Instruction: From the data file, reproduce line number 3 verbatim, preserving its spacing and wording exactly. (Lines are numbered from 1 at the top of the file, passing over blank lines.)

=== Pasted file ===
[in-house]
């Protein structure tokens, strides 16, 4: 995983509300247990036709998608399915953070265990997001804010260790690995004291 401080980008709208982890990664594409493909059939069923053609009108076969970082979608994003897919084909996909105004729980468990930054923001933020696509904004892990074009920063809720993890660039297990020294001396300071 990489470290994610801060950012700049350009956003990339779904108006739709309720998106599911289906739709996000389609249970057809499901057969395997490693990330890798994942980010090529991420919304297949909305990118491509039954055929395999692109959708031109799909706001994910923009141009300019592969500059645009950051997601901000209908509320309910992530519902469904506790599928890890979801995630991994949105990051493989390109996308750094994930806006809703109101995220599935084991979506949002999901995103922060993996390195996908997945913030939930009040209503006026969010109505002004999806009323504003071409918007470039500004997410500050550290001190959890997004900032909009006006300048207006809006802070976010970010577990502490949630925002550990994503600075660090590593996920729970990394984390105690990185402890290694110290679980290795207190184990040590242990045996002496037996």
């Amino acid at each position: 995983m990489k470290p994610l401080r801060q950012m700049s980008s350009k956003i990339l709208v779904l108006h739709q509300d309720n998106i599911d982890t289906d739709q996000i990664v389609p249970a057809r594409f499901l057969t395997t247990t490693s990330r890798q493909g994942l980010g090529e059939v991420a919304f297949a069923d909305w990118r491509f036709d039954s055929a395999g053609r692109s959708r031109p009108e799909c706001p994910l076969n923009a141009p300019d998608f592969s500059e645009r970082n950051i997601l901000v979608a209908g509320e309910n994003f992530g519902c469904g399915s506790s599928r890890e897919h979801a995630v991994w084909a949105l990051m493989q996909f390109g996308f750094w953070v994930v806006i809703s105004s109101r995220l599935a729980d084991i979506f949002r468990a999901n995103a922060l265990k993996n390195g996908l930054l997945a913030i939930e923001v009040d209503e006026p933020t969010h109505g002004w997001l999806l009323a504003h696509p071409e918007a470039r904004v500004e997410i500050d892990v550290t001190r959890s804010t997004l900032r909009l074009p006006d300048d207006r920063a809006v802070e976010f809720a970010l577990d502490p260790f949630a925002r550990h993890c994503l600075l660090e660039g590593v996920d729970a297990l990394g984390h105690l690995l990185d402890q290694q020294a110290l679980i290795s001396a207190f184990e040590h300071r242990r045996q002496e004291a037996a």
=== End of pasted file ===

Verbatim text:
């Amino acid at each position: 995983m990489k470290p994610l401080r801060q950012m700049s980008s350009k956003i990339l709208v779904l108006h739709q509300d309720n998106i599911d982890t289906d739709q996000i990664v389609p249970a057809r594409f499901l057969t395997t247990t490693s990330r890798q493909g994942l980010g090529e059939v991420a919304f297949a069923d909305w990118r491509f036709d039954s055929a395999g053609r692109s959708r031109p009108e799909c706001p994910l076969n923009a141009p300019d998608f592969s500059e645009r970082n950051i997601l901000v979608a209908g509320e309910n994003f992530g519902c469904g399915s506790s599928r890890e897919h979801a995630v991994w084909a949105l990051m493989q996909f390109g996308f750094w953070v994930v806006i809703s105004s109101r995220l599935a729980d084991i979506f949002r468990a999901n995103a922060l265990k993996n390195g996908l930054l997945a913030i939930e923001v009040d209503e006026p933020t969010h109505g002004w997001l999806l009323a504003h696509p071409e918007a470039r904004v500004e997410i500050d892990v550290t001190r959890s804010t997004l900032r909009l074009p006006d300048d207006r920063a809006v802070e976010f809720a970010l577990d502490p260790f949630a925002r550990h993890c994503l600075l660090e660039g590593v996920d729970a297990l990394g984390h105690l690995l990185d402890q290694q020294a110290l679980i290795s001396a207190f184990e040590h300071r242990r045996q002496e004291a037996a």